The COVID-19 pandemic created a silver lining for two University of Hawaiʻi theatre productions temporarily halted from in-person performances. The Kennedy Center American College Theater Festival (KCACTF) Region 8 is normally held at different sites on the West Coast, making it difficult and expensive for UH productions to appear. However, this year’s online festival has allowed the productions to perform virtually.
I’m Lot Lane (a solo effort) from UH Mānoa Theatre and Dance and Oriental Faddah and Son from the Windward Community College Theatre Program are among six productions invited to the national showcase, February 10–13. KCACTF Region 8 encompasses college and university theatre productions from Arizona, Central and Southern California, Guam, Hawaiʻi, Southern Nevada and Utah. For more details and to register for the festival, visit the KCACTF Region 8 website.
I’m Lot Lane (a solo effort)
I’m Lot Lane (a solo effort) made its debut on the virtual stage in December 2020. It is inspired by historical accounts of the last remaining royalist insurgent in Hawaiʻi. Lot Lane turned himself into government forces by walking in and announcing “I’m Lot Lane” during the Uprising of 1895. It is a brash production that pushes against the norms of what theatre has been used for in Hawaiʻi. The production has a strong language warning.
“When you take into account that a festival like this, which would normally be very difficult for the University of Hawaiʻi to participate in, the pandemic has just completely leveled the playing field, allowing for us to go up against the big schools from that particular region,” MFA candidate and project creator Keola Simpson said. “I think we’re even better because of our commitment to the online platform.”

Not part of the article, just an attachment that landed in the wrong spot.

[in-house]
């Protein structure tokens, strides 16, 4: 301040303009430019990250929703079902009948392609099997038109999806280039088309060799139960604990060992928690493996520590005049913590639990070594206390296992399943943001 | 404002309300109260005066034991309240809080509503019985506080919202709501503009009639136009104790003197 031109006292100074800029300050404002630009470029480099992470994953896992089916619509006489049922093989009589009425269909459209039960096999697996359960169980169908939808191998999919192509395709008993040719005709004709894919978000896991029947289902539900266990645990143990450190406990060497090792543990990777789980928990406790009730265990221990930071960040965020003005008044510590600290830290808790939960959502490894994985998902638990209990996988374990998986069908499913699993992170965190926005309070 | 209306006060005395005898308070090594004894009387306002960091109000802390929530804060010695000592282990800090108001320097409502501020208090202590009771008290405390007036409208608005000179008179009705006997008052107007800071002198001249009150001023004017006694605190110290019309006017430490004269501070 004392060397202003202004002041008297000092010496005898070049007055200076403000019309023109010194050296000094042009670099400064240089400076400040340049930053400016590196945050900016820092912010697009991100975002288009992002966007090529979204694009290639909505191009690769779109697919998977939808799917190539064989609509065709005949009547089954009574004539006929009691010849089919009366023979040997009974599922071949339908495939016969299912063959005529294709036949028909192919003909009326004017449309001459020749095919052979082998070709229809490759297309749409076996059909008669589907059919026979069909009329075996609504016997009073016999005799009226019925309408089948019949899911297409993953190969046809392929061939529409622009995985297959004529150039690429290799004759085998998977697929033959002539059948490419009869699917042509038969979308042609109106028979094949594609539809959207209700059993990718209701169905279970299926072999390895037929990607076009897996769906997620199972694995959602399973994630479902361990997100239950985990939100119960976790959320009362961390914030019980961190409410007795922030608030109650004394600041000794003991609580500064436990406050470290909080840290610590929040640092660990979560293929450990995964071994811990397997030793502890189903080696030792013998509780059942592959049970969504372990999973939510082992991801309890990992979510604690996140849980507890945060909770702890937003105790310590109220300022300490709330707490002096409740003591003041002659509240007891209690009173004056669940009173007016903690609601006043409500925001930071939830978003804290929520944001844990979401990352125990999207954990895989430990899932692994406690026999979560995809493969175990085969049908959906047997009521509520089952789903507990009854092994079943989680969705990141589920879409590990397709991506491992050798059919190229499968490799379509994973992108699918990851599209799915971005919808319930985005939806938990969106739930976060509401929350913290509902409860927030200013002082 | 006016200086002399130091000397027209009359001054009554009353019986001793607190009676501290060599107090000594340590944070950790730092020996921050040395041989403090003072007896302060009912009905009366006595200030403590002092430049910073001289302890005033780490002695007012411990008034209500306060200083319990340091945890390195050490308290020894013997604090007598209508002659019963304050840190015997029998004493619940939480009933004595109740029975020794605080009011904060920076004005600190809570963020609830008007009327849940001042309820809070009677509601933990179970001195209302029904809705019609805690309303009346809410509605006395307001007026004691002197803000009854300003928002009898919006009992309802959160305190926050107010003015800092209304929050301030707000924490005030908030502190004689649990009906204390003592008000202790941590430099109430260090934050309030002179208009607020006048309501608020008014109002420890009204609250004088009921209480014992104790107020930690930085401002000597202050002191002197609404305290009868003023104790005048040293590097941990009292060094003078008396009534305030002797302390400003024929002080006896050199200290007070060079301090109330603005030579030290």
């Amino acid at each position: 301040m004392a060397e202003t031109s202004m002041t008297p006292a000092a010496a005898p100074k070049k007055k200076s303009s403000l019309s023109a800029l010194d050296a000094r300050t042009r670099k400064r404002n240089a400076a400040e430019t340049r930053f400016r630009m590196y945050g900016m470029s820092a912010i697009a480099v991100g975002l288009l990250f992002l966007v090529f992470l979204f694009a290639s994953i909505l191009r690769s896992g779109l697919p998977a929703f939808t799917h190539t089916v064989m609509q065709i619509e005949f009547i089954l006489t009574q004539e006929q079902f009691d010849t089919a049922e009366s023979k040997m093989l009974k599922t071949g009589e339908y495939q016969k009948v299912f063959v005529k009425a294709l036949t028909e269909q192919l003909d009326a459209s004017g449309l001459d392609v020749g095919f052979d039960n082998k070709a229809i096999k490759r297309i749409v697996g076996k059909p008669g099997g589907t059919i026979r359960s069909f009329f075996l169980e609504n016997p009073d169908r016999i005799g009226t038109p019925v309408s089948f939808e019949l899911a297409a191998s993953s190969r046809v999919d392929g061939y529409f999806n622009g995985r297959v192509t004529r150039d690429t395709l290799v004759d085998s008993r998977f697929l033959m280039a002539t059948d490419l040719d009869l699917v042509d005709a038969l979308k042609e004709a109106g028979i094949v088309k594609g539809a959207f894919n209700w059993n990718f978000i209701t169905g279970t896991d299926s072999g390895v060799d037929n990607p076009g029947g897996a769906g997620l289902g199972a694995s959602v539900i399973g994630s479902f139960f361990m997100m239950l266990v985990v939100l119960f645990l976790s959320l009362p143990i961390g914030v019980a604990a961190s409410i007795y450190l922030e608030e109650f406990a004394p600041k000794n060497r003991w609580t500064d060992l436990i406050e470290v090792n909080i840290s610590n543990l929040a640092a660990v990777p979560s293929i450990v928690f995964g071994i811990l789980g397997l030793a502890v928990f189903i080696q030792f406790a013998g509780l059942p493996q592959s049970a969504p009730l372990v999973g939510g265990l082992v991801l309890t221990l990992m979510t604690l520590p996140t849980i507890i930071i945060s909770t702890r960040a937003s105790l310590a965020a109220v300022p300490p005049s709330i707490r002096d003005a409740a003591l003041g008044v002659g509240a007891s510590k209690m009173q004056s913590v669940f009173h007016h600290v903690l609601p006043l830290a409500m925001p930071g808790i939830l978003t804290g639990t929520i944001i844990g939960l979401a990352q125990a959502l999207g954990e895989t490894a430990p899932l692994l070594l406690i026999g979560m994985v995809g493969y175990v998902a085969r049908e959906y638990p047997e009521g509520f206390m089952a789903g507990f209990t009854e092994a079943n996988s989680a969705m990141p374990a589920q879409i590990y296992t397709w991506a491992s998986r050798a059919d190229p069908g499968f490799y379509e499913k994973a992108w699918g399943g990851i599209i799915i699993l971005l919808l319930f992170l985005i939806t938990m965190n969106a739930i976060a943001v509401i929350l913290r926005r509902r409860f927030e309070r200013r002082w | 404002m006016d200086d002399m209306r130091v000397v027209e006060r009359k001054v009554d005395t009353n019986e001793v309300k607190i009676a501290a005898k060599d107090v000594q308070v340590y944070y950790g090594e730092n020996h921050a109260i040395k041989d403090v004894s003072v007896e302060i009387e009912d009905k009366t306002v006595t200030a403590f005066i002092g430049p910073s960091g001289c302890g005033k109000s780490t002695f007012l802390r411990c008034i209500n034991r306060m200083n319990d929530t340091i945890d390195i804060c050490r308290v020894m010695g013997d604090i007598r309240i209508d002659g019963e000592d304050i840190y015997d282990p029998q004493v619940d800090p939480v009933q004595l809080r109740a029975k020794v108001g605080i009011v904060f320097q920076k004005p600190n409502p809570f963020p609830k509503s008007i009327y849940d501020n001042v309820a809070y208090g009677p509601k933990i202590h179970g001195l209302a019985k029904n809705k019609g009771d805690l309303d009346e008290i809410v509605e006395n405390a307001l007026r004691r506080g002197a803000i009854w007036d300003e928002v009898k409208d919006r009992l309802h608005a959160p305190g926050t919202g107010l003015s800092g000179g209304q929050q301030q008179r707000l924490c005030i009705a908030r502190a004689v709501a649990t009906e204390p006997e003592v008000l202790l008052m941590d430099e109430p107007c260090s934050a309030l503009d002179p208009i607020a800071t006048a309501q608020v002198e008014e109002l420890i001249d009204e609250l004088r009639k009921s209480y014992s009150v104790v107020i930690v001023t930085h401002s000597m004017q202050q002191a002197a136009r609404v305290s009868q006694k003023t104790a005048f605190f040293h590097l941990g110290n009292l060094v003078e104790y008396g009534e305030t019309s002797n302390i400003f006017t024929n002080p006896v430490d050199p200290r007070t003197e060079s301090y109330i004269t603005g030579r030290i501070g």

Simpson is from Oʻahu, attended college in Los Angeles, and has lived and worked in New York City for the last 10 years. He has attended many festivals, including the KCACTF Region 8, and has seen the quality of UH theatre productions increase over the last few years.
“This is a big opportunity for our department and the university, and hopefully we can go and show the Western U.S. that we know how to do this too,” Simpson said.
Oriental Faddah and Son
The student cast of Oriental Faddah and Son waited for nearly a year before finally being able to showcase its production. Oriental Faddah and Son was scheduled to be performed at Windward CC’s Palikū Theatre in March 2020, but performances were abruptly canceled due to the pandemic.
“These remarkable student actors worked so hard—day and night, for weeks—only to have their show canceled on opening night,” said Taurie Kinoshita, play director and Windward CC instructor. “Getting to finally showcase this is a dream come true.”
The production by Lee A. Tonouchi, also known as “Da Pidgin Guerrilla,” spotlights the relationship between a father and his son as part of a local Hawaiʻi Okinawan family. It is based on Tonouchi’s award-winning poetry book Significant Moments in da Life of Oriental Faddah and Son (Bess Press), and investigates what it means to be Okinawan in Hawaiʻi, illustrating the values of the Uchinānchu (Okinawan immigrants and their descendants in Hawaiʻi).
Kinoshita said many of the talent are first-time or beginning actors, and they were dedicated, hard working and remained committed to excellence—especially in the accuracy they managed in the line division of the original poems—sharing single lines, words or phrases with precision.
Kinoshita also credited the Windward CC technology-media department with effectively transitioning the play to a virtual platform, and Okinawan cultural experts Norman Kaneshiro, Eric Wada and student dramaturg Jeremy Keuma with music, language and cultural advising.
These productions are examples of UH Mānoa’s goal of Excellence in Research: Advancing the Research and Creative Work Enterprise (PDF), one of four goals identified in the 2015–25 Strategic Plan (PDF), updated in December 2020.
By Marc Arakaki